In recent years, much has been made about how the entrepreneurial movement is modernizing the American dream. Markets like San Francisco and New York City are home to some of the world's most recognizable startup success stories. And with good reason - being the top dog in a competitive market brings with it the advantages of recruiting top talent, visible press, and the ability to raise the innovative bar. But as billion dollar companies set up shop in big markets, a new generation of innovators is turning to midmarket cities to incubate their bold ideas. Cities like Buffalo, NY are making this possible. Buffalo is channeling its legacy of hard work - dating back to its heyday as a turn-of-the-twentieth-century giant - into a new push for entrepreneurial progress. Satish K. Tripathi, co-chair of the Western New York Regional Economic Development Council, and President of the University at Buffalo, perhaps said it best. The city is "open for business."
Taking a step back, Buffalo's innovative future is rooted in its time-tested work ethic. Last December, I reposted a video that discussed Buffalo as a city of firsts. From Frank Lloyd Wright to Theodore Roosevelt, the city boasts an impressive list of big thinkers with lasting impact. Of course, the city has experienced more than its fair share of setbacks. Following the 1950s opening of the Saint Lawrence Seaway, shipping and other industries moved elsewhere, businesses went vacant, and population decreased.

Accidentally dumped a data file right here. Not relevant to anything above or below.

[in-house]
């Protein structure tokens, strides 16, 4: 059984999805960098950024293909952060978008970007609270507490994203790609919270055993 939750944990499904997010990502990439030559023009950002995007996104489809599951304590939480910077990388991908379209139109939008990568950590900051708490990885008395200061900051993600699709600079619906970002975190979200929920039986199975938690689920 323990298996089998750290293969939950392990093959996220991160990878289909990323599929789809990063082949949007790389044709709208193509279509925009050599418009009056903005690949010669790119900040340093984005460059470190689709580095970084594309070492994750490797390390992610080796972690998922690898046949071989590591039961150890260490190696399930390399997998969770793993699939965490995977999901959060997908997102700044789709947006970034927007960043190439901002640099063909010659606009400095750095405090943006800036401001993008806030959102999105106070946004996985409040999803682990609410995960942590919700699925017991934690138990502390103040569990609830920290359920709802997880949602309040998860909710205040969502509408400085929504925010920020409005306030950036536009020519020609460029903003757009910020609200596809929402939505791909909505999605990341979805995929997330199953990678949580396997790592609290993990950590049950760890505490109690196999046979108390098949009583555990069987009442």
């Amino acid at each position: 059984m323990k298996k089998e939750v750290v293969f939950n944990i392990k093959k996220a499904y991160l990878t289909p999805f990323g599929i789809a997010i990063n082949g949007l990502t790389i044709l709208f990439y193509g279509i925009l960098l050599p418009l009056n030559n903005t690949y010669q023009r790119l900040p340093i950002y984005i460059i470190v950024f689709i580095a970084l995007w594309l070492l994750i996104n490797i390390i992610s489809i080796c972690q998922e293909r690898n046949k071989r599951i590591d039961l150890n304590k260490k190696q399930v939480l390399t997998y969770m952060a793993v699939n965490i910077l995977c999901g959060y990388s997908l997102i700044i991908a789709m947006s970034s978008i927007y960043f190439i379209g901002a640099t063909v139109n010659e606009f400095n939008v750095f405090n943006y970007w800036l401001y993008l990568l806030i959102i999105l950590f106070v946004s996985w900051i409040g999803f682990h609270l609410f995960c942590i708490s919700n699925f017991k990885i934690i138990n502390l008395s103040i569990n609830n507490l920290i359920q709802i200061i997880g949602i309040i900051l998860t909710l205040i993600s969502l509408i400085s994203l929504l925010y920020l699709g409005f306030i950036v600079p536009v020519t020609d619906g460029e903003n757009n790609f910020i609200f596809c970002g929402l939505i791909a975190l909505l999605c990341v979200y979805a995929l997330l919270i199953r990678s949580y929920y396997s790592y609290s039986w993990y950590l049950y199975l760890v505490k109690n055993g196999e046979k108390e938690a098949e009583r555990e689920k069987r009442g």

But today a number of trends indicate that the city is positioned for an entrepreneurial resurgence.
- A New Youth Movement - According to census data analyzed by the New York Times, from 2000 to 2012 the number of college graduates (ages 25-34) in Buffalo jumped 34 percent - more than Los Angeles, New York, Chicago, or even Boston.
- An Attractive Business Destination - A number of factors including access to an international border, a strong labor force, and low operations cost are gaining attention. Elon Musk's SolarCity made headlines last September with its announcement to commit 5 billion in Buffalo, while creating 3,000 new jobs. Beyond U.S. borders, a growing number of Canadian companies are also investing, leading to an even stronger startup corridor in the Golden Horseshoe - the densely populated region on the west end of Lake Ontario, stretching from Buffalo to Toronto .
- Renewed Sports Franchises - Not to be overlooked, Buffalo is also attracting new talent on the football field and in the hockey rink. The Bills and Sabres - arguably pivotal economic and emotional heartbeats of the city - are sporting new leadership with owners Terry and Kim Pegula and with the recent head coach hires of Rex Ryan and Dan Bylsma.
Within this movement, a number of newer companies face challenges of raising capital. To address this, organizations like 43North are incentivizing companies from around the world to incubate their ideas in Buffalo - with the potential to win up to $1 million. With support from New York State Governor Andrew Cuomo's Buffalo Billion initiative and the New York Power Authority, there is heavy commitment and high stakes in the organization, which last year received registrations from 96 countries and 50 states. The 11 winners from 2014 now share space in a new incubator at Buffalo Niagara Medical Center - specifically created to engage a collaborative entrepreneurial community.
As they wrap up registration this month, 43North wants to continue the momentum by focusing on quality global registrants to attract the best ideas the world over. This concept of exacting change through entrepreneurism is what's driving Buffalo forward. It's a bold venture for a city to bet on bright ideas and put them into action. But it's a critical step, with potentially high reward, in restoring the brightness to America's City of Light.
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